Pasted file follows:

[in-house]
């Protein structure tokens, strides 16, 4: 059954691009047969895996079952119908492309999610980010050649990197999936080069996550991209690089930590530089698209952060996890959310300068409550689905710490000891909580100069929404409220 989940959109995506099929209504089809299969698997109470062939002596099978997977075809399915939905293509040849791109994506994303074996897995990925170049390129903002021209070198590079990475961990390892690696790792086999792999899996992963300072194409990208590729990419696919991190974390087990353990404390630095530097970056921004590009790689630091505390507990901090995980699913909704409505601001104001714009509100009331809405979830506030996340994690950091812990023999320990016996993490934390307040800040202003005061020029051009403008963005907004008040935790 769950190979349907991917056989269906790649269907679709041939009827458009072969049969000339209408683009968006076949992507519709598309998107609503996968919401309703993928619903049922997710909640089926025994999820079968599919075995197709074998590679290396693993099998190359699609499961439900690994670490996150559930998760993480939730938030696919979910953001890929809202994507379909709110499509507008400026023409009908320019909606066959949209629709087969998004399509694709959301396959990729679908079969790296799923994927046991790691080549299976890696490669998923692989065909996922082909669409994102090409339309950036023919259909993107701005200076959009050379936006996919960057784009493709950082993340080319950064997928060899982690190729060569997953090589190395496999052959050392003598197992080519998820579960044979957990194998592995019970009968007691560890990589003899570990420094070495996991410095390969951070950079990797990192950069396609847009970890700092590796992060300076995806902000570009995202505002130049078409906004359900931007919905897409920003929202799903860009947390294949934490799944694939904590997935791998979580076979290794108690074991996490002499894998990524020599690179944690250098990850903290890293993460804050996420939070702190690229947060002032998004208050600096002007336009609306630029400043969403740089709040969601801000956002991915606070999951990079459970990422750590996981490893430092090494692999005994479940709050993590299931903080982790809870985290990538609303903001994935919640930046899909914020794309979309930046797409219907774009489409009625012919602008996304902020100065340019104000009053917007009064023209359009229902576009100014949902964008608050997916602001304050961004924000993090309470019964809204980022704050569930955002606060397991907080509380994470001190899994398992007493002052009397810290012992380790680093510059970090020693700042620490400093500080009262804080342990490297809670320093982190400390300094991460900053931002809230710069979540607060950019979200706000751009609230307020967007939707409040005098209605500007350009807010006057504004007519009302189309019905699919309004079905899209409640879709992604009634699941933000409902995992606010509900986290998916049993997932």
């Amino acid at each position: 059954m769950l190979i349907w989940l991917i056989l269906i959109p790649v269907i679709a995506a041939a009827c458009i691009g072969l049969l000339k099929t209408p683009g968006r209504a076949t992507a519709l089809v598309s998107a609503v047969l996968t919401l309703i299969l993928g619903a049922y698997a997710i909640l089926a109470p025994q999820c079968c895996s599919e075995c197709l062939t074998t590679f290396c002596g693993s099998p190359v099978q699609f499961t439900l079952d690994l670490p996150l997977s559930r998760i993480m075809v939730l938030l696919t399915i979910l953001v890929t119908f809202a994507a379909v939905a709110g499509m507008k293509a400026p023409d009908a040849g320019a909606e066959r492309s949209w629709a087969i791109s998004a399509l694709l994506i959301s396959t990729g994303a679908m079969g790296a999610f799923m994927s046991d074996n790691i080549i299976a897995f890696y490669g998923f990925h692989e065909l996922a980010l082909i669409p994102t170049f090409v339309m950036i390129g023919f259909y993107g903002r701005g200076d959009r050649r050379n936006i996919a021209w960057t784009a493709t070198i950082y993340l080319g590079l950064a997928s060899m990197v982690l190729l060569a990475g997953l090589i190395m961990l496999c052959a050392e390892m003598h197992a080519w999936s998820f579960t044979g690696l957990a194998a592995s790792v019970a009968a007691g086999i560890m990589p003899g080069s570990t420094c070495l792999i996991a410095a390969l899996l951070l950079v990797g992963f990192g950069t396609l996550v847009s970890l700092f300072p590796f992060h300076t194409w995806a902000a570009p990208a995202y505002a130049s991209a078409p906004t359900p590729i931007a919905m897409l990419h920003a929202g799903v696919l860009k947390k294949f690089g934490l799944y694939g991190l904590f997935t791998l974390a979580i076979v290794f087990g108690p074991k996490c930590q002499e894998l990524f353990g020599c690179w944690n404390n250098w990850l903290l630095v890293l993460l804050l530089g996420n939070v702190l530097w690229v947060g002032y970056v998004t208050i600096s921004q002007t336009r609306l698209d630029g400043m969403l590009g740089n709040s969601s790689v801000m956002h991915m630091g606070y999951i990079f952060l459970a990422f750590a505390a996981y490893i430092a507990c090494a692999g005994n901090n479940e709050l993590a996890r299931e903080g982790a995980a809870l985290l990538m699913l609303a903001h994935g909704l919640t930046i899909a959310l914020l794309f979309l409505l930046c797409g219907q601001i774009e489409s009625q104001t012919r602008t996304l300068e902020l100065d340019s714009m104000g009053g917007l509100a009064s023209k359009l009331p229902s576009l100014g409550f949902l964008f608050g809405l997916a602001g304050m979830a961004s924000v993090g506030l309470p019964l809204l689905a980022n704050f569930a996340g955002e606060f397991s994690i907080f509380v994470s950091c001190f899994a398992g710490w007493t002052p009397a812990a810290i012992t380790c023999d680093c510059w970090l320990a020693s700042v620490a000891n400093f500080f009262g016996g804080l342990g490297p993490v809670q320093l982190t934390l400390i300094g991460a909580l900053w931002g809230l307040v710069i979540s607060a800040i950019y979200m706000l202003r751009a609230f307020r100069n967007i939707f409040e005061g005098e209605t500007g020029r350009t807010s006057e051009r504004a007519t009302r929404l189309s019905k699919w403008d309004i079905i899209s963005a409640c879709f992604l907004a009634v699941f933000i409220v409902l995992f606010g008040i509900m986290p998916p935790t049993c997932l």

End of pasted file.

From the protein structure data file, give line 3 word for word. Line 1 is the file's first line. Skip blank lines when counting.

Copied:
């Amino acid at each position: 059954m769950l190979i349907w989940l991917i056989l269906i959109p790649v269907i679709a995506a041939a009827c458009i691009g072969l049969l000339k099929t209408p683009g968006r209504a076949t992507a519709l089809v598309s998107a609503v047969l996968t919401l309703i299969l993928g619903a049922y698997a997710i909640l089926a109470p025994q999820c079968c895996s599919e075995c197709l062939t074998t590679f290396c002596g693993s099998p190359v099978q699609f499961t439900l079952d690994l670490p996150l997977s559930r998760i993480m075809v939730l938030l696919t399915i979910l953001v890929t119908f809202a994507a379909v939905a709110g499509m507008k293509a400026p023409d009908a040849g320019a909606e066959r492309s949209w629709a087969i791109s998004a399509l694709l994506i959301s396959t990729g994303a679908m079969g790296a999610f799923m994927s046991d074996n790691i080549i299976a897995f890696y490669g998923f990925h692989e065909l996922a980010l082909i669409p994102t170049f090409v339309m950036i390129g023919f259909y993107g903002r701005g200076d959009r050649r050379n936006i996919a021209w960057t784009a493709t070198i950082y993340l080319g590079l950064a997928s060899m990197v982690l190729l060569a990475g997953l090589i190395m961990l496999c052959a050392e390892m003598h197992a080519w999936s998820f579960t044979g690696l957990a194998a592995s790792v019970a009968a007691g086999i560890m990589p003899g080069s570990t420094c070495l792999i996991a410095a390969l899996l951070l950079v990797g992963f990192g950069t396609l996550v847009s970890l700092f300072p590796f992060h300076t194409w995806a902000a570009p990208a995202y505002a130049s991209a078409p906004t359900p590729i931007a919905m897409l990419h920003a929202g799903v696919l860009k947390k294949f690089g934490l799944y694939g991190l904590f997935t791998l974390a979580i076979v290794f087990g108690p074991k996490c930590q002499e894998l990524f353990g020599c690179w944690n404390n250098w990850l903290l630095v890293l993460l804050l530089g996420n939070v702190l530097w690229v947060g002032y970056v998004t208050i600096s921004q002007t336009r609306l698209d630029g400043m969403l590009g740089n709040s969601s790689v801000m956002h991915m630091g606070y999951i990079f952060l459970a990422f750590a505390a996981y490893i430092a507990c090494a692999g005994n901090n479940e709050l993590a996890r299931e903080g982790a995980a809870l985290l990538m699913l609303a903001h994935g909704l919640t930046i899909a959310l914020l794309f979309l409505l930046c797409g219907q601001i774009e489409s009625q104001t012919r602008t996304l300068e902020l100065d340019s714009m104000g009053g917007l509100a009064s023209k359009l009331p229902s576009l100014g409550f949902l964008f608050g809405l997916a602001g304050m979830a961004s924000v993090g506030l309470p019964l809204l689905a980022n704050f569930a996340g955002e606060f397991s994690i907080f509380v994470s950091c001190f899994a398992g710490w007493t002052p009397a812990a810290i012992t380790c023999d680093c510059w970090l320990a020693s700042v620490a000891n400093f500080f009262g016996g804080l342990g490297p993490v809670q320093l982190t934390l400390i300094g991460a909580l900053w931002g809230l307040v710069i979540s607060a800040i950019y979200m706000l202003r751009a609230f307020r100069n967007i939707f409040e005061g005098e209605t500007g020029r350009t807010s006057e051009r504004a007519t009302r929404l189309s019905k699919w403008d309004i079905i899209s963005a409640c879709f992604l907004a009634v699941f933000i409220v409902l995992f606010g008040i509900m986290p998916p935790t049993c997932l």